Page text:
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Sheriff gives $100,000 check to SCVAN

Posted: March 16, 2017 6:25 p.m.
Updated: March 17, 2017 1:00 a.m.
Provided by the KCSO/

S.C. Victims Assistance Network (SCVAN) Executive Director Laura Hudson accepts a $100,000 check from Kershaw County Sheriff Jim Matthews on Tuesday. The money, which represents a portion of surplus Kershaw County Sheriff’s Office victims assistance funds, will be used to assist the SCVAN -- a 501(c)(3) nonprofit organization -- help victims of crime across the state.

Every year, every county in South Carolina collects money from fines and assessments following court proceedings. A percentage of those funds are mandated by state law to be turned over to the state. In turn, South Carolina distributes a portion of that money back to the counties, including to sheriffs to be used to assist the many victims of crime.

Not only are there strict guidelines to how that money can be used, but must return any money from that fund back to the state at the end of the year. The only exception is to distribute them on to approved victims assistance programs.

On Tuesday, Kershaw County Sheriff Jim Matthews decided that, instead of turning $100,000 back to the state of South Carolina, he would pass it on to the S.C. Victims Assistance Network (SCVAN). Tuesday, Matthews presented a check in that amount to SCVAN Executive Director Laura Hudson.

“Most people have no idea of the need for victims’ assistance programs unless they become a victim of crime,” Matthews said in a press release. “The judicial system can be overwhelming and some people, especially women and children, often have no place to go after becoming the victims of domestic violence. People don’t appreciate this until it happens to them.”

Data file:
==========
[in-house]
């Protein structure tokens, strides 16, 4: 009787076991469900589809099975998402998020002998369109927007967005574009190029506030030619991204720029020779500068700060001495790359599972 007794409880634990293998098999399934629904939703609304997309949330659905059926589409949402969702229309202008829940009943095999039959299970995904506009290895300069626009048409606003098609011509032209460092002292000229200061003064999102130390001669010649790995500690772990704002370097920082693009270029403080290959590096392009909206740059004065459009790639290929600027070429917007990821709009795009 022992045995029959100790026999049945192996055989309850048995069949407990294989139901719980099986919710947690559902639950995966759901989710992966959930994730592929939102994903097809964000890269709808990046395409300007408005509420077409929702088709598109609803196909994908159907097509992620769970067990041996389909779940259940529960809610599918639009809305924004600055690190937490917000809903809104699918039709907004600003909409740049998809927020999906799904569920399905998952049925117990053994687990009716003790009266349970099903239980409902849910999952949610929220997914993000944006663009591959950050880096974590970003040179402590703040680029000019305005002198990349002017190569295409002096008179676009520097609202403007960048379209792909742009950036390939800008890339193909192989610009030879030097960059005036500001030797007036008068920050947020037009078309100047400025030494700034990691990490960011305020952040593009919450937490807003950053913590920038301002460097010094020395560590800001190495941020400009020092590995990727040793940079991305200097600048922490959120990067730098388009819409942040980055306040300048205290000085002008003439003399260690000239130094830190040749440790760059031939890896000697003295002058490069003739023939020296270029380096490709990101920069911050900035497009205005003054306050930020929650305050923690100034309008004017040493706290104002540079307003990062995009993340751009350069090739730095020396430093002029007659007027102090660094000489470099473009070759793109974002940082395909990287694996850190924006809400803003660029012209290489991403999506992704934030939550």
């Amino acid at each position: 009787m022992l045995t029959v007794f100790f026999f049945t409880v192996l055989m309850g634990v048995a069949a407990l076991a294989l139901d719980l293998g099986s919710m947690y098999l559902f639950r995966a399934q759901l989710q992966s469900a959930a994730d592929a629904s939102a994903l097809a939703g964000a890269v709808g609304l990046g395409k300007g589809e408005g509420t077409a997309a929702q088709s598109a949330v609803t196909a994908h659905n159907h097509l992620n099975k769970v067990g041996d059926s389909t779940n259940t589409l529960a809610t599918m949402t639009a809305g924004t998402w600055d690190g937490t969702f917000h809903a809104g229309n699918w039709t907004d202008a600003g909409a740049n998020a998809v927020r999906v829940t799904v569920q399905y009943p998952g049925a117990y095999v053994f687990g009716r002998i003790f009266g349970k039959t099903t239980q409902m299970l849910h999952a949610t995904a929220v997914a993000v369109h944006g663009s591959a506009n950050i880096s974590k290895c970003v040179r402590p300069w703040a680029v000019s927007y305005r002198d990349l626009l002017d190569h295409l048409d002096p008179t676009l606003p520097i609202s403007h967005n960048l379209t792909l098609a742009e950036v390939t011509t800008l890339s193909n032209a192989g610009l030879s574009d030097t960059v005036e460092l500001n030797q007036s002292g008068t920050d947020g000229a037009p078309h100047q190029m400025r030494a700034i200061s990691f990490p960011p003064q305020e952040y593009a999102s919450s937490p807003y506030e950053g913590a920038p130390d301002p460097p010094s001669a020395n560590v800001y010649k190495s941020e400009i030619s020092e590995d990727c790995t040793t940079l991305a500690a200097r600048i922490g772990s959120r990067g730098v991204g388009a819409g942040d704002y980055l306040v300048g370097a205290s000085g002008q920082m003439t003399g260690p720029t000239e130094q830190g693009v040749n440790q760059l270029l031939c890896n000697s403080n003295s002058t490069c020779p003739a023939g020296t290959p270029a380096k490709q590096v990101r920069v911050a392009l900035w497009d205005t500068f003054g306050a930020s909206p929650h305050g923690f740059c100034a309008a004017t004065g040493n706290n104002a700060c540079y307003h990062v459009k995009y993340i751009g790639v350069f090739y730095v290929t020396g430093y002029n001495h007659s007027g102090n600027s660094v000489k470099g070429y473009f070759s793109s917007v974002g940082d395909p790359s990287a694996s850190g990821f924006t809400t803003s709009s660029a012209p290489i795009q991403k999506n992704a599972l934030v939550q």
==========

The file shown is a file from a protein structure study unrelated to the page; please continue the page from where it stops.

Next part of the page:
Sheriffs are allowed by law to hire victim’s advocates and to distribute some of those funds to different programs that help crime victims, many of whom are in dire straits. The criteria that the state has put into place are extremely strict and it is not uncommon for surpluses to be returned to the state government. Matthews said the funds are not generated by tax revenue nor do they come from a sheriff’s operating budget.

Last year, Matthews attended a SCVAN fund raiser and learned of its need for additional funding. SCVAN provides numerous emergency services for those who have been victimized by domestic violence, sexual assault and other crimes. Many of those victims find themselves with no safe place to go or to even negotiate through the criminal justice system. The SCVAN provides a variety of services to include legal assistance for crime victims and relies on donations and grants to pay for their operations. They are a 501(c)(3) non-profit organization.

After learning about the SCVAN’s needs, he checked to see if it was legal to give it $100,000 of the excess funding the Kershaw County Sheriff’s Office (KCSO) had on hand. The S.C. State Office of Victims Assistance determined it was legal to do so, and Matthews directed that $100,000 of the KCSO victims assistance surplus be distributed to SCVAN.


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